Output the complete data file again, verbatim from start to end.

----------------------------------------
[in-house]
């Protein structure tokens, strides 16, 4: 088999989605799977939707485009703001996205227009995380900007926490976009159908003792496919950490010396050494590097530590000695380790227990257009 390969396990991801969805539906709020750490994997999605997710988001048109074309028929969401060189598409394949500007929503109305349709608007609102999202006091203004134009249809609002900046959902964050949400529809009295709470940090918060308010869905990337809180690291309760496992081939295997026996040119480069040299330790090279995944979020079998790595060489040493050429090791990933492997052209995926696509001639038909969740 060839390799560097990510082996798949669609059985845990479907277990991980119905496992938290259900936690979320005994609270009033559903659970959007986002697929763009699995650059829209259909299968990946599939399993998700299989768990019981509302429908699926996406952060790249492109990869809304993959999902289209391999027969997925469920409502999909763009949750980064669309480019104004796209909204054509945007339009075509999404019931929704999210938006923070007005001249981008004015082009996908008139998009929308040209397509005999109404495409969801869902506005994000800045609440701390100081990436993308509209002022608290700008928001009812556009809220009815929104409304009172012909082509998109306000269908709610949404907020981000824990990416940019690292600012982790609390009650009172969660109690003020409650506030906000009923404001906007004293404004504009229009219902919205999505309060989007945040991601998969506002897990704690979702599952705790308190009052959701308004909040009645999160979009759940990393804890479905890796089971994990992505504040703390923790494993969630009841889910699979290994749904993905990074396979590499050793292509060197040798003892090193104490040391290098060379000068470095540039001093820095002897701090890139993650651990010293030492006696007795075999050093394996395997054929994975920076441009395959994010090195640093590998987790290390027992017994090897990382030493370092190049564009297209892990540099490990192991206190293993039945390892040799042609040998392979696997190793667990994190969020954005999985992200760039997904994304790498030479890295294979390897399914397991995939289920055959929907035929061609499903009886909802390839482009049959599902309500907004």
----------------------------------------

[in-house]
């Protein structure tokens, strides 16, 4: 088999989605799977939707485009703001996205227009995380900007926490976009159908003792496919950490010396050494590097530590000695380790227990257009 390969396990991801969805539906709020750490994997999605997710988001048109074309028929969401060189598409394949500007929503109305349709608007609102999202006091203004134009249809609002900046959902964050949400529809009295709470940090918060308010869905990337809180690291309760496992081939295997026996040119480069040299330790090279995944979020079998790595060489040493050429090791990933492997052209995926696509001639038909969740 060839390799560097990510082996798949669609059985845990479907277990991980119905496992938290259900936690979320005994609270009033559903659970959007986002697929763009699995650059829209259909299968990946599939399993998700299989768990019981509302429908699926996406952060790249492109990869809304993959999902289209391999027969997925469920409502999909763009949750980064669309480019104004796209909204054509945007339009075509999404019931929704999210938006923070007005001249981008004015082009996908008139998009929308040209397509005999109404495409969801869902506005994000800045609440701390100081990436993308509209002022608290700008928001009812556009809220009815929104409304009172012909082509998109306000269908709610949404907020981000824990990416940019690292600012982790609390009650009172969660109690003020409650506030906000009923404001906007004293404004504009229009219902919205999505309060989007945040991601998969506002897990704690979702599952705790308190009052959701308004909040009645999160979009759940990393804890479905890796089971994990992505504040703390923790494993969630009841889910699979290994749904993905990074396979590499050793292509060197040798003892090193104490040391290098060379000068470095540039001093820095002897701090890139993650651990010293030492006696007795075999050093394996395997054929994975920076441009395959994010090195640093590998987790290390027992017994090897990382030493370092190049564009297209892990540099490990192991206190293993039945390892040799042609040998392979696997190793667990994190969020954005999985992200760039997904994304790498030479890295294979390897399914397991995939289920055959929907035929061609499903009886909802390839482009049959599902309500907004």